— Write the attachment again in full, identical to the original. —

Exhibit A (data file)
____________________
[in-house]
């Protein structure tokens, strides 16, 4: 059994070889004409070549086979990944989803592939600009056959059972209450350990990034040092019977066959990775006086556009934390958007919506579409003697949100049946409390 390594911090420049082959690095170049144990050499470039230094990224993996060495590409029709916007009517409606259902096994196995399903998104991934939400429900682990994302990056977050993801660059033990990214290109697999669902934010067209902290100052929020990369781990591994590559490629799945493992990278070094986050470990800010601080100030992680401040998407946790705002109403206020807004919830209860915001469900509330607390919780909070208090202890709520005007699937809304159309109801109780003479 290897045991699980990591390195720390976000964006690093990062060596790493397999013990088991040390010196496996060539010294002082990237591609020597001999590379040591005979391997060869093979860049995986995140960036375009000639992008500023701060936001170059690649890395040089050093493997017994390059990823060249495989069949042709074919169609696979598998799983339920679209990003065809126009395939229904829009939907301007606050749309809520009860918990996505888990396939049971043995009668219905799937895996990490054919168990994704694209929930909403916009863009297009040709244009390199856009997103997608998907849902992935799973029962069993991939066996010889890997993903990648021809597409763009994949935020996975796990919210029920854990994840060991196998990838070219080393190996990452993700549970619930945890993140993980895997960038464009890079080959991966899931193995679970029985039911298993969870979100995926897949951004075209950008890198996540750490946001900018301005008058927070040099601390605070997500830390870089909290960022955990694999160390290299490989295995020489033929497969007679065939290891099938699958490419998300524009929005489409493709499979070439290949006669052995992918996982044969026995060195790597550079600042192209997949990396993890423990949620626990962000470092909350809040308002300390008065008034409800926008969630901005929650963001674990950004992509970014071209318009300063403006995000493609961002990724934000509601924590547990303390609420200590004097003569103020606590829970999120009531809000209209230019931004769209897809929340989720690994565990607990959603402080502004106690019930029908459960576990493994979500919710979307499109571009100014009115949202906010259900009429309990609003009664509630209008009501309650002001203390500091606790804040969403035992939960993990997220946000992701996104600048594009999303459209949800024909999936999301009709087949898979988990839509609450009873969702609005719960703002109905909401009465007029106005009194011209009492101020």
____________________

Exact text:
[in-house]
């Protein structure tokens, strides 16, 4: 059994070889004409070549086979990944989803592939600009056959059972209450350990990034040092019977066959990775006086556009934390958007919506579409003697949100049946409390 390594911090420049082959690095170049144990050499470039230094990224993996060495590409029709916007009517409606259902096994196995399903998104991934939400429900682990994302990056977050993801660059033990990214290109697999669902934010067209902290100052929020990369781990591994590559490629799945493992990278070094986050470990800010601080100030992680401040998407946790705002109403206020807004919830209860915001469900509330607390919780909070208090202890709520005007699937809304159309109801109780003479 290897045991699980990591390195720390976000964006690093990062060596790493397999013990088991040390010196496996060539010294002082990237591609020597001999590379040591005979391997060869093979860049995986995140960036375009000639992008500023701060936001170059690649890395040089050093493997017994390059990823060249495989069949042709074919169609696979598998799983339920679209990003065809126009395939229904829009939907301007606050749309809520009860918990996505888990396939049971043995009668219905799937895996990490054919168990994704694209929930909403916009863009297009040709244009390199856009997103997608998907849902992935799973029962069993991939066996010889890997993903990648021809597409763009994949935020996975796990919210029920854990994840060991196998990838070219080393190996990452993700549970619930945890993140993980895997960038464009890079080959991966899931193995679970029985039911298993969870979100995926897949951004075209950008890198996540750490946001900018301005008058927070040099601390605070997500830390870089909290960022955990694999160390290299490989295995020489033929497969007679065939290891099938699958490419998300524009929005489409493709499979070439290949006669052995992918996982044969026995060195790597550079600042192209997949990396993890423990949620626990962000470092909350809040308002300390008065008034409800926008969630901005929650963001674990950004992509970014071209318009300063403006995000493609961002990724934000509601924590547990303390609420200590004097003569103020606590829970999120009531809000209209230019931004769209897809929340989720690994565990607990959603402080502004106690019930029908459960576990493994979500919710979307499109571009100014009115949202906010259900009429309990609003009664509630209008009501309650002001203390500091606790804040969403035992939960993990997220946000992701996104600048594009999303459209949800024909999936999301009709087949898979988990839509609450009873969702609005719960703002109905909401009465007029106005009194011209009492101020």